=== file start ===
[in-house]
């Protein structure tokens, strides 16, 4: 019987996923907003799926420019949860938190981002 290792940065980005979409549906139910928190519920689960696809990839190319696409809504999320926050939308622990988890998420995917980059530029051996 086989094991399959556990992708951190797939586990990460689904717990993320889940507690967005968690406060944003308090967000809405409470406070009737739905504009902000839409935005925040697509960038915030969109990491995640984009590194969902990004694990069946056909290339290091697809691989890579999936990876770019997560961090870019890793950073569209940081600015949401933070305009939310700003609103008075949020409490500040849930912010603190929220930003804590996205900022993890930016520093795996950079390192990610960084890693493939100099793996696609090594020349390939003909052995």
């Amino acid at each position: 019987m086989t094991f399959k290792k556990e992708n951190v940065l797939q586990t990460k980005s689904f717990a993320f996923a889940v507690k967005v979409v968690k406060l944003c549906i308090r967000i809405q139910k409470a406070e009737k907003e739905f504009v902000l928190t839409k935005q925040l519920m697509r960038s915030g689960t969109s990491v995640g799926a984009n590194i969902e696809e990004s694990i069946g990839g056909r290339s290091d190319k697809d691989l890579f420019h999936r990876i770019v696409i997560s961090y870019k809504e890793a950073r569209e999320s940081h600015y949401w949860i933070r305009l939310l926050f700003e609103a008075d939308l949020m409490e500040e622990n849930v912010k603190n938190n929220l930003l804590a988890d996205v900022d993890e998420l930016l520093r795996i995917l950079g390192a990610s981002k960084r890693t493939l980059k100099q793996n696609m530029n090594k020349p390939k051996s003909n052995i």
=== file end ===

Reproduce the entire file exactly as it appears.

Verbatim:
[in-house]
């Protein structure tokens, strides 16, 4: 019987996923907003799926420019949860938190981002 290792940065980005979409549906139910928190519920689960696809990839190319696409809504999320926050939308622990988890998420995917980059530029051996 086989094991399959556990992708951190797939586990990460689904717990993320889940507690967005968690406060944003308090967000809405409470406070009737739905504009902000839409935005925040697509960038915030969109990491995640984009590194969902990004694990069946056909290339290091697809691989890579999936990876770019997560961090870019890793950073569209940081600015949401933070305009939310700003609103008075949020409490500040849930912010603190929220930003804590996205900022993890930016520093795996950079390192990610960084890693493939100099793996696609090594020349390939003909052995």
């Amino acid at each position: 019987m086989t094991f399959k290792k556990e992708n951190v940065l797939q586990t990460k980005s689904f717990a993320f996923a889940v507690k967005v979409v968690k406060l944003c549906i308090r967000i809405q139910k409470a406070e009737k907003e739905f504009v902000l928190t839409k935005q925040l519920m697509r960038s915030g689960t969109s990491v995640g799926a984009n590194i969902e696809e990004s694990i069946g990839g056909r290339s290091d190319k697809d691989l890579f420019h999936r990876i770019v696409i997560s961090y870019k809504e890793a950073r569209e999320s940081h600015y949401w949860i933070r305009l939310l926050f700003e609103a008075d939308l949020m409490e500040e622990n849930v912010k603190n938190n929220l930003l804590a988890d996205v900022d993890e998420l930016l520093r795996i995917l950079g390192a990610s981002k960084r890693t493939l980059k100099q793996n696609m530029n090594k020349p390939k051996s003909n052995i």